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Jet Propulsion Laboratory
Pros: A bunch of authentic and accurate lessons capitalize on students' curiosity about space.
Cons: Teachers will need to dig to find the highest-quality resources. Projects are primarily text and image, so students could need a lot of assistance.
Bottom Line: These hands-on lessons approximate the work of NASA scientists, engineers, and astronauts and make use of actual NASA satellite data.
Math and science teachers of all levels can use the Jet Propulsion Laboratory site to find real-world ways to apply content. These lessons are best used when woven into an existing curriculum, though. Teachers might use images, video clips, or data as driving phenomena to start a lesson or a unit. For example, physics teachers might start by playing the simulation from "Lets Go to Mars! Calculating Launch Windows." They could challenge kids to find the most efficient launch opportunity for a spacecraft headed to Mars. This puzzle gives a reason for students to learn Kepler's second law and provides meaning to physics concepts. Since the activities themselves could be challenging for students to follow on their own, it'd be best if teachers reviewed the materials and then reworked and adapted them for in-class or remote -- and teacher-guided -- instruction.
Most tools are easy to open or download. There are some interactives linked to the Jet Propulsion Laboratory that require students to download a separate app called NASA's Eyes. A few activities require Flash Player.
Jet Propulsion Laboratory (JPL) is a national research facility that carries out robotic space and Earth science missions. The education section of the site features free lessons for teachers to use with their classes alongside projects for students to try from home. The broader JPL site also has articles, data, imagery, and video about JPL and NASA experiments, missions, and projects. The math and science tasks match with students ranging from kindergarten to 12th grade. For instance, kids can use geometric tangrams to design rocket ships or do an experiment to see if melting land ice or sea ice contributes to global sea level rise. Additionally, there are fun, more crafty activities like making a paper Mars rover or baking sunspot cookies.
Teachers can also use the site to find out about events and contests as well as news on NASA and JPL missions, discoveries, and more.
Jet Propulsion Laboratory (JPL) lessons allow students to engage in NGSS Science and Engineering Practices by analyzing real NASA data. In one lesson, students track water mass changes using heat map data from NASA's GRACE satellites. Then the lesson integrates math and science skills, asking students to estimate, create a line graph, assess trends, and discuss implications. What's great about this is how it combines real data analysis with authentic tasks that get students using data and then drawing conclusions from that data.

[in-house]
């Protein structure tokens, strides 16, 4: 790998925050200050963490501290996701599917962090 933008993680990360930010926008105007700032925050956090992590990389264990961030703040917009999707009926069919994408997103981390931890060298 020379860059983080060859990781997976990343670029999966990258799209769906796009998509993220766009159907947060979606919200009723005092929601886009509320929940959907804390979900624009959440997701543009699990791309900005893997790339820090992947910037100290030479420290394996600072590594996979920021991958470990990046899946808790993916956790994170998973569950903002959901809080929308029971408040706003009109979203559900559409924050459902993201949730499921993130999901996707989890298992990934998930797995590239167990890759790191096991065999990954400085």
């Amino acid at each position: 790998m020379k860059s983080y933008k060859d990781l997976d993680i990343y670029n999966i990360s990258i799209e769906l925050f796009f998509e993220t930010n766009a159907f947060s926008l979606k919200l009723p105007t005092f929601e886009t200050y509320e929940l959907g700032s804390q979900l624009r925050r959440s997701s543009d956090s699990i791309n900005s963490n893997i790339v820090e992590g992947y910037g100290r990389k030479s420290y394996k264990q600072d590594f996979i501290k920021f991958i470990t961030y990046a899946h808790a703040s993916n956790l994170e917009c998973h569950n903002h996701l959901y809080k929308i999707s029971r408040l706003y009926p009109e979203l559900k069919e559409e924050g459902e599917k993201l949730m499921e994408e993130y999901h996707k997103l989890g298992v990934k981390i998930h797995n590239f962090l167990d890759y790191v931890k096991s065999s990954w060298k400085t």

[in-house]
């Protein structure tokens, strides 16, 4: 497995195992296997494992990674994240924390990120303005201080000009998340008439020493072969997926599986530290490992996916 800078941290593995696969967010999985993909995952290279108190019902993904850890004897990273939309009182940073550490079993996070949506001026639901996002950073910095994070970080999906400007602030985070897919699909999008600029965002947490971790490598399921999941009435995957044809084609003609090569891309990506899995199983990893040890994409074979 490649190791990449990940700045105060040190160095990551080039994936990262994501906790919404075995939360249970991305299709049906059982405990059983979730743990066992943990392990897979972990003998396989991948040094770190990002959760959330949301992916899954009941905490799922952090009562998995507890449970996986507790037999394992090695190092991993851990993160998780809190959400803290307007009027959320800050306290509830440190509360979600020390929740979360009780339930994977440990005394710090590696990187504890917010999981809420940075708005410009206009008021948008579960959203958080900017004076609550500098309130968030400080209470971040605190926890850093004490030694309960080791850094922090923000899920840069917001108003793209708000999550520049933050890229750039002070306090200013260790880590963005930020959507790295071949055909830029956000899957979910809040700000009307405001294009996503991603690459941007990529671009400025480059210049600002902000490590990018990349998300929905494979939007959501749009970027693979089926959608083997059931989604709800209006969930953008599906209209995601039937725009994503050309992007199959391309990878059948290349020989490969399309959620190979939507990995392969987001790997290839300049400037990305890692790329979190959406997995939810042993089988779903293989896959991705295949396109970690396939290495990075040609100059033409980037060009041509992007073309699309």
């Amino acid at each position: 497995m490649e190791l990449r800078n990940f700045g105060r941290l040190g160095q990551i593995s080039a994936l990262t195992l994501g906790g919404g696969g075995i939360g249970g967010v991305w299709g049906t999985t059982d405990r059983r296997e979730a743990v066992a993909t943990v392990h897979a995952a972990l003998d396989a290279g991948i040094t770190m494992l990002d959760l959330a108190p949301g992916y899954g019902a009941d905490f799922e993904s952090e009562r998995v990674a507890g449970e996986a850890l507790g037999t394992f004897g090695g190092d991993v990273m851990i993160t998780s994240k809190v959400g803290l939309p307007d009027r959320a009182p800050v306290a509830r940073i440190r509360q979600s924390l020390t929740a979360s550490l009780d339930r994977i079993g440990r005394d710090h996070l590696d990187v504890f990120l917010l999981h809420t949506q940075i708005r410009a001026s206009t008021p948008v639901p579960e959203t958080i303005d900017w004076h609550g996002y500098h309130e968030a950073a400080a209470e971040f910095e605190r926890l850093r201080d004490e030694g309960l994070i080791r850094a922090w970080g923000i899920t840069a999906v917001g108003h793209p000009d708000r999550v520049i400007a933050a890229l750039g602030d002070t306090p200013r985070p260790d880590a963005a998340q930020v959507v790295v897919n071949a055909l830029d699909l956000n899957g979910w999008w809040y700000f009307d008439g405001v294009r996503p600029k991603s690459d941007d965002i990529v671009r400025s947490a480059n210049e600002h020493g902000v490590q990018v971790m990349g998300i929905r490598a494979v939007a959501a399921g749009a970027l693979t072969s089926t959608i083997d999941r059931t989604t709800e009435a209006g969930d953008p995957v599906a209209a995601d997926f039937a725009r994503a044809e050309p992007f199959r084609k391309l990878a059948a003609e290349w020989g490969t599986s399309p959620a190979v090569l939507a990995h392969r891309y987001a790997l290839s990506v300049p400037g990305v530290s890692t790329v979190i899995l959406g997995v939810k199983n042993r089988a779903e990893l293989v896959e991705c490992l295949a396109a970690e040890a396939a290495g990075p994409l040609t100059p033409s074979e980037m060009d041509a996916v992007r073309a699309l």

Some activities, like baking sunspot cookies, focus more on fun than on learning. However, even within some of these less academic tasks, it's clear that JPL has worked to balance engaging students and creating deep learning. For example, the JPL version of the classic "Make a Volcano" with baking soda is heavier on science than similar tasks on sites like Weather Wiz Kids. JPL has students graph how lava flows each time and then use play dough to build layers over time with multiple eruptions. It's in these tasks -- that take the inherent engagement of creation and fuse it with manipulation and use of real data -- that JPL shines.
The content can be uneven, but overall it's strong and has a great basis of data that'll absorb students and help them see how science and math are instrumental to space exploration. The big downfall with the JPL site is that teachers will need to do some digging to find the standout resources, since the quality isn't consistent. They'll also need to work to adapt the activities for classroom use, since they're structured as menu-driven articles with images and videos embedded. This format won't work great for all students, and would benefit from teacher-guided adaptation and instruction.